WASHINGTON — President Biden traveled to the United Kingdom on Saturday to pay his respects to Queen Elizabeth II at a time of transition in U.S.-British relations, as a new royal and a new prime minister take their place.
Prime Minister Liz Truss’ hawkish approach to Russia and China puts her on the same page as Biden. But the rise of Truss, 47, who once called the US-UK relationship “special but not exclusive”, could mark a new chapter in the transatlantic partnership on trade and more.
A big concern for Biden officials early in Truss’ premiership is his support for legislation that would destroy parts of Northern Ireland’s post-Brexit trade deals. Analysts say the move could cause deep tensions between the UK and the European Union and undermine peace in Northern Ireland. White House press secretary Karine Jean-Pierre said the move would ‘not create the right environment’ for crafting a long-awaited US-UK trade deal coveted by Truss and his Conservative party. .
“She’s signaled that she’s ready to go to bed on this and it’s going to cause a rift not just between the UK and the EU, but the UK and the US,” Max Bergmann said. , director of the Europe program at the Center for Strategic and International Studies in Washington and former senior official in the Obama administration’s State Department. “He’s the one who’s going to keep the White House awake at night.”
Biden and Truss were scheduled to meet on Sunday, but the Prime Minister’s Office said on Saturday they would skip the hello weekend, opting instead for a meeting at the United Nations General Assembly on Wednesday, although Truss still planned to meet with other world leaders converging on London. for the royal funeral. The White House confirmed the UN meeting just as the president boarded Air Force One.
The two close allies now find themselves in a period of political uncertainty on both sides of the Atlantic. Much like fellow septuagenarian Biden, King Charles III faces questions from the public about whether his age will limit his ability to faithfully perform the duties of the monarch.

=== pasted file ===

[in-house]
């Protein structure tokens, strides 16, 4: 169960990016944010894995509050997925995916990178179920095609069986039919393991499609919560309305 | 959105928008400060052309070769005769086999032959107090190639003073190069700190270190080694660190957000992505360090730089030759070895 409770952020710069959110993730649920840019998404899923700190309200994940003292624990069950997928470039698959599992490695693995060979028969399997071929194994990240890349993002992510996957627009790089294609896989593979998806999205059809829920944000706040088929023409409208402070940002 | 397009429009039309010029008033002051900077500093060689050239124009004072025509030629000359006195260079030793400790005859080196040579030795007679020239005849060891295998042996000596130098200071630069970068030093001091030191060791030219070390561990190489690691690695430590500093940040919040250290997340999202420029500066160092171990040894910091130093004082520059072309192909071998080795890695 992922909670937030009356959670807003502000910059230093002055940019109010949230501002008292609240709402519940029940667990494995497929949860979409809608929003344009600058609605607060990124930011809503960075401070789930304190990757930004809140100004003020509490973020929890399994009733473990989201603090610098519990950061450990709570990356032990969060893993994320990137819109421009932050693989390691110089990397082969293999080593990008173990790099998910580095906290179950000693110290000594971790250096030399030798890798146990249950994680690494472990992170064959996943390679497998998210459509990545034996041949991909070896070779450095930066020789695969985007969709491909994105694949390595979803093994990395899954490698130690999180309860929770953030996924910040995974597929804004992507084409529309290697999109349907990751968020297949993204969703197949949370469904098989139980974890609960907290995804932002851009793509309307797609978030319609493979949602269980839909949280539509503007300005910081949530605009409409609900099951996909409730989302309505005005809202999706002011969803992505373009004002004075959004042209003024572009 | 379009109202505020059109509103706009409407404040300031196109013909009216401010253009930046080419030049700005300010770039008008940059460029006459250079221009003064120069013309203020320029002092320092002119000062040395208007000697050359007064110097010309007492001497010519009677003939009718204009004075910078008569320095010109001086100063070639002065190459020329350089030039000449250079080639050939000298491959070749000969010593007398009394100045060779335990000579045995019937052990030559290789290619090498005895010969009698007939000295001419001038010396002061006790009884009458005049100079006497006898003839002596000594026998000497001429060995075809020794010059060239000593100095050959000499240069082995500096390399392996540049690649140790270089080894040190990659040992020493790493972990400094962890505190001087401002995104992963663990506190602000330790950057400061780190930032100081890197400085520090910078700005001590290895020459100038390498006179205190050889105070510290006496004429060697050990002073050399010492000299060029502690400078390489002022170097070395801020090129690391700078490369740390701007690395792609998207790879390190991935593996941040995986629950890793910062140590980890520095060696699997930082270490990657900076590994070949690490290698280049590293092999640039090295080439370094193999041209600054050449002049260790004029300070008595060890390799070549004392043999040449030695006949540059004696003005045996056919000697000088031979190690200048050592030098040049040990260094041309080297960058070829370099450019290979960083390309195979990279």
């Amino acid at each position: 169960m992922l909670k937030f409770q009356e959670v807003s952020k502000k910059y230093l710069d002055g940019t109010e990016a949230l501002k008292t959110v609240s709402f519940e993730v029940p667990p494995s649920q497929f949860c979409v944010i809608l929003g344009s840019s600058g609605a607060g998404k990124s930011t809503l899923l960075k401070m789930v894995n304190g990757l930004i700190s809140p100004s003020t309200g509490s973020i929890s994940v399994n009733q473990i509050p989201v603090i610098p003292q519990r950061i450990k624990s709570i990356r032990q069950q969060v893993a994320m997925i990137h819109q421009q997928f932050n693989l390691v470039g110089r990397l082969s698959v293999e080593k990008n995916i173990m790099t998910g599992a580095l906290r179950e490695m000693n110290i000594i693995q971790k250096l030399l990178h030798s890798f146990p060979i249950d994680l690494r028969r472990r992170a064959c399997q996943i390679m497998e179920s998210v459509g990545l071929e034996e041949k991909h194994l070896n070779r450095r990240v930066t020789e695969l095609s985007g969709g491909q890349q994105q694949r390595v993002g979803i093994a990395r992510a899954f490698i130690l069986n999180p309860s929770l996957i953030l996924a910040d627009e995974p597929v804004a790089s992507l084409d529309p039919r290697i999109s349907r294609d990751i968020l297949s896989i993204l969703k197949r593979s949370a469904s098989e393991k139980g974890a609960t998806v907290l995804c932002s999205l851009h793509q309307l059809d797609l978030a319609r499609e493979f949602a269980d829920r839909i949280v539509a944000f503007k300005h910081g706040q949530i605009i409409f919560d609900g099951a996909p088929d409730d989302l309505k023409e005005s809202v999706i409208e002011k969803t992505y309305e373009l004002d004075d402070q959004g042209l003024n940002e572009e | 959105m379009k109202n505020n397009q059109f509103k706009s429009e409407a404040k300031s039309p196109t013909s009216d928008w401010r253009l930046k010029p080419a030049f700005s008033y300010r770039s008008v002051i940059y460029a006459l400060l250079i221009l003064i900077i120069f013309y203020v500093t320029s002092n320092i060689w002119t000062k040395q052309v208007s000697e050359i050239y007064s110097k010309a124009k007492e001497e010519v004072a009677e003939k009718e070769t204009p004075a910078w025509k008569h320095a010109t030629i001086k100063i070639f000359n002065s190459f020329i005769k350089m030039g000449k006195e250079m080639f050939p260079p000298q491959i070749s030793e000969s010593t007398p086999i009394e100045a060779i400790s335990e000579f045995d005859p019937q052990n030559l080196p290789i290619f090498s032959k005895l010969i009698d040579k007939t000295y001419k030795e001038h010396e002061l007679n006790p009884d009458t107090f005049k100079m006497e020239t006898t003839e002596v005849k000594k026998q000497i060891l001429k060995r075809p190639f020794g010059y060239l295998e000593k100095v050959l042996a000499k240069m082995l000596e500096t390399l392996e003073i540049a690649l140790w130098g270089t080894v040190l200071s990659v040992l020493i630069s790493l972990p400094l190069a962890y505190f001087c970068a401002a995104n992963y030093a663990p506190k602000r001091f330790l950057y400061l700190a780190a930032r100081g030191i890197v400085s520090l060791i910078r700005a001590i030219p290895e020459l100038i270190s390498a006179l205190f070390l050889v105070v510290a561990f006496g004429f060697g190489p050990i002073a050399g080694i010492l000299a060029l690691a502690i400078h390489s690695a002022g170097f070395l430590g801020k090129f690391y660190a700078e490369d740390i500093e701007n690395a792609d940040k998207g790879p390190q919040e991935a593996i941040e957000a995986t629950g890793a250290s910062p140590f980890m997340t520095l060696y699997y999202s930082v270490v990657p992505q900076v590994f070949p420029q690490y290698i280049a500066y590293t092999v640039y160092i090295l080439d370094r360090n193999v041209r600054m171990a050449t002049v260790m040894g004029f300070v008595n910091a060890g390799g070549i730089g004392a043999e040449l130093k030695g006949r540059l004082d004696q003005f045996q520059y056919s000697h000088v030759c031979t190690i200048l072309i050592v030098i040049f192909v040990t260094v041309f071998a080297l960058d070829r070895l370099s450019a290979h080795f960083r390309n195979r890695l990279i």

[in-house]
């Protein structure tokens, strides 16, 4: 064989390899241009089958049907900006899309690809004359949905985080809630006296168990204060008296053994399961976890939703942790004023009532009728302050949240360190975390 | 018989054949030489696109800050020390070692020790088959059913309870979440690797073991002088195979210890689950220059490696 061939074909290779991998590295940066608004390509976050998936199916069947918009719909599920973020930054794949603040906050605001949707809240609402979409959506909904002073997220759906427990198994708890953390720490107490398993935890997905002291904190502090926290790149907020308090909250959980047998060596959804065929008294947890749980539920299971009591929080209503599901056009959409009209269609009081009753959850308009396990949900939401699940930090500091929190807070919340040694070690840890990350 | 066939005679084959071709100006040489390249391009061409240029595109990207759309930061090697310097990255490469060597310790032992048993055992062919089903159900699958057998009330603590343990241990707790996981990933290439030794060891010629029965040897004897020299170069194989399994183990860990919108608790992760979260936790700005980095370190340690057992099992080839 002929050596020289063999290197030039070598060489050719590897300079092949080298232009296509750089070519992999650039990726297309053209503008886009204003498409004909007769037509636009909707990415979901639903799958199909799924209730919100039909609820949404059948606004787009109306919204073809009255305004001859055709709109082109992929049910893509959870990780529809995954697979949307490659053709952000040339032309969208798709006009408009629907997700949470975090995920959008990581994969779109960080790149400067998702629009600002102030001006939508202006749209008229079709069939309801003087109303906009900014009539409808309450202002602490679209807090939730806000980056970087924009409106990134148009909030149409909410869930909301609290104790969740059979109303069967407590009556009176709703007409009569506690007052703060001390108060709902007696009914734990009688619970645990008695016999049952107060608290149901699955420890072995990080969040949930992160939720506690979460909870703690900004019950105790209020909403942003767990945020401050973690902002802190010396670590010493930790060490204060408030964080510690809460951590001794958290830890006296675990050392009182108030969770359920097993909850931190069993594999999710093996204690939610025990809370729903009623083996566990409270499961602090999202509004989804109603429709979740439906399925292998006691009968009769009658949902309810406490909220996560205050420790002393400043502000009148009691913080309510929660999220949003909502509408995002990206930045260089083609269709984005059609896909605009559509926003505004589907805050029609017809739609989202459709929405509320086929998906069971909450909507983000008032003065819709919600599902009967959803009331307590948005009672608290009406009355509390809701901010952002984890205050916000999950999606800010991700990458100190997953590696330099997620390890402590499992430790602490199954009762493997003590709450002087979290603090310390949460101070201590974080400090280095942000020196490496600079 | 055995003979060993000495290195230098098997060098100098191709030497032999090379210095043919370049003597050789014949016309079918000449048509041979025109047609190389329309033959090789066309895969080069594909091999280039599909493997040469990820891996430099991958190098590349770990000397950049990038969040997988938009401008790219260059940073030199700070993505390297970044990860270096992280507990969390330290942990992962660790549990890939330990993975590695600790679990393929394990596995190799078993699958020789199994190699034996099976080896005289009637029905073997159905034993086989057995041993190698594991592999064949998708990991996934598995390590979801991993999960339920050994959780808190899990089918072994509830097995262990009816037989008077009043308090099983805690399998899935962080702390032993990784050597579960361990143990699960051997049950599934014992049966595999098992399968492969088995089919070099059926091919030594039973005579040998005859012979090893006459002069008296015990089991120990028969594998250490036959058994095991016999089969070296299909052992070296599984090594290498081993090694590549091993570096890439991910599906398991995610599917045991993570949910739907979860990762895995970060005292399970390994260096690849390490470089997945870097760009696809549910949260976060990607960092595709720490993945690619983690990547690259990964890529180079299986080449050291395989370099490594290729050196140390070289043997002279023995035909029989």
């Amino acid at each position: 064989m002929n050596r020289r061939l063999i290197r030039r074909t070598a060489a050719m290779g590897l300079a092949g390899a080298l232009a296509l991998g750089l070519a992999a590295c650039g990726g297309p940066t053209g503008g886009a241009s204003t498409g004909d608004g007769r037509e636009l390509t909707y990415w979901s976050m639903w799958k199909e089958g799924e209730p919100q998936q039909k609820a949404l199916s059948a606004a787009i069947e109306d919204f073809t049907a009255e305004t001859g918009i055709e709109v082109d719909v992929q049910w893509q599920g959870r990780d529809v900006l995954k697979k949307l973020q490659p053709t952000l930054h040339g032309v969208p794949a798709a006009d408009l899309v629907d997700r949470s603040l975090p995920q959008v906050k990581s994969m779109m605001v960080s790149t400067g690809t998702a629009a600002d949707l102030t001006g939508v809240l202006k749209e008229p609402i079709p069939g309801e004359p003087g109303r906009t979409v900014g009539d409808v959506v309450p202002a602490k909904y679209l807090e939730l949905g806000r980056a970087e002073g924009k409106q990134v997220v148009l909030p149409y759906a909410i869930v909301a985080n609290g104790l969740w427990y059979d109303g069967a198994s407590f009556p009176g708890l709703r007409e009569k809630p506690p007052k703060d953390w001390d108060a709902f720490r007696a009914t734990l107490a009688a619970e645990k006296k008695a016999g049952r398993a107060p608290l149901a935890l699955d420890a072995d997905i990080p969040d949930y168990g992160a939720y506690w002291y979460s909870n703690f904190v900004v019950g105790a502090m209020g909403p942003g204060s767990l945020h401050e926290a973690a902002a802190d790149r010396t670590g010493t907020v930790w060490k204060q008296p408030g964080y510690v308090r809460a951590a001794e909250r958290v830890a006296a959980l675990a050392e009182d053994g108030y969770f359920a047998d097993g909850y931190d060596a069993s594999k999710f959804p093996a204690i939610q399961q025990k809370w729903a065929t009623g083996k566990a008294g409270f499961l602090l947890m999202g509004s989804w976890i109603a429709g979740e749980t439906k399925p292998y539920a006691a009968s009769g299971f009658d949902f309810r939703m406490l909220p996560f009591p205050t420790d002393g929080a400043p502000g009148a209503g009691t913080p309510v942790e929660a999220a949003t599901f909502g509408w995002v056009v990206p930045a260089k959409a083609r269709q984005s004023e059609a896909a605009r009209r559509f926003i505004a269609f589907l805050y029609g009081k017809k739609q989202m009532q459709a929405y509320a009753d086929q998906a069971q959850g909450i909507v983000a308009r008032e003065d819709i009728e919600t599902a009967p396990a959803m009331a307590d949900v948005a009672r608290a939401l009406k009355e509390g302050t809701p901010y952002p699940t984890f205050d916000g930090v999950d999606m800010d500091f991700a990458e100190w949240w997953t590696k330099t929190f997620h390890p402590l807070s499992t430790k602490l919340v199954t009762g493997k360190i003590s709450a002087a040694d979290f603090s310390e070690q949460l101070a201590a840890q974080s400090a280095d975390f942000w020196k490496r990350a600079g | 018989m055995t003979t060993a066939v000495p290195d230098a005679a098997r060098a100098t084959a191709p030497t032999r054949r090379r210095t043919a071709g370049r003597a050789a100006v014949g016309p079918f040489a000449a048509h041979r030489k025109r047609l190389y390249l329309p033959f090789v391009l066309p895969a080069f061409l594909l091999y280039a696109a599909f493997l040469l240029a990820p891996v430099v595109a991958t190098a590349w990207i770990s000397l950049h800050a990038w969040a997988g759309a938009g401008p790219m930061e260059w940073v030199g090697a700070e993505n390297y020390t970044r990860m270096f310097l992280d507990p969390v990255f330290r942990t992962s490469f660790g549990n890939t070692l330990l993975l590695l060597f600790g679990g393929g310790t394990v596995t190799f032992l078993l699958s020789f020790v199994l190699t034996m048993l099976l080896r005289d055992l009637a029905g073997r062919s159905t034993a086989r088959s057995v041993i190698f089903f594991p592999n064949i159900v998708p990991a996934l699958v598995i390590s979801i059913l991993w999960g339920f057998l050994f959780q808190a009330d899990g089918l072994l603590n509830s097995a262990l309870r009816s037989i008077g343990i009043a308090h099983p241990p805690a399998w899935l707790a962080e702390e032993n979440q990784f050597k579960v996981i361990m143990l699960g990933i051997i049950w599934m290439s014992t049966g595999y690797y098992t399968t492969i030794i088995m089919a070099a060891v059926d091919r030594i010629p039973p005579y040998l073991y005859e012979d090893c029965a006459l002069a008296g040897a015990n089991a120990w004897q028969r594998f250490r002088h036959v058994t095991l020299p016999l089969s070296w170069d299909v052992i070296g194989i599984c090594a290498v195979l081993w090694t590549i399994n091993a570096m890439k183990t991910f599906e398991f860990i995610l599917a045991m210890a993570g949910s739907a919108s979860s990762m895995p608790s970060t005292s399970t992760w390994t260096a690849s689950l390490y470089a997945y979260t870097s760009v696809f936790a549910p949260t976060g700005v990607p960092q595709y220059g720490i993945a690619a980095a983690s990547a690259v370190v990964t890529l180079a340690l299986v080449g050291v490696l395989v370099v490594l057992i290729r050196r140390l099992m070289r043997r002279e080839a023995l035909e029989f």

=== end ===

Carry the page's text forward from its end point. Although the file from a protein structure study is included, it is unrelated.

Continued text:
Charles, 73, and Biden, 79, discussed global cooperation on the climate crisis last year when they both attended a summit in Glasgow, Scotland. They also met at Buckingham Palace in June 2021 at a reception hosted by the Queen ahead of a world leaders summit in Cornwall.
Truss finds herself, as Biden does, facing questions about whether she has what it takes to lift a country battered by stubborn inflation due to the coronavirus pandemic and exacerbated by Ukraine’s invasion by Russia, unleashing chaos on the global energy market.
All the while, Britain – and the rest of Europe – are watching closely what the upcoming US midterm elections will bring to the Democratic US president after he swore upon taking office that “the ‘America is back’ to be a full partner in the international community after four years of Republican Donald Trump pushing his ‘America First’ worldview.
“It is certainly a time of change and transformation in the UK,” said Barbara A. Perry, director of presidential studies at the Miller Center at the University of Virginia. She added: “We don’t know what will happen at our half-terms. We don’t know what will happen in 2024.”
Truss, a former accountant who was first elected to parliament in 2010, hasn’t had much interaction with Biden. The US president called her earlier this month to congratulate her. Truss, as foreign secretary, accompanied his predecessor, Boris Johnson, on a visit to the White House last year.
It’s more than 75 years since Winston Churchill said there was a “special relationship” between the two nations, a notion leaders on both sides have repeatedly asserted. Still, there were bumps along the way.
Tony Blair was derisively branded by British tabloids as George W. Bush’s ‘poodle’ for supporting the US invasion of Iraq in 2003. David Cameron and Barack Obama had a ‘bromance’, but Obama also had his frustrations with the British over defense spending and the UK’s handling of Libya after the ousting of Muammar Gaddafi in 2011.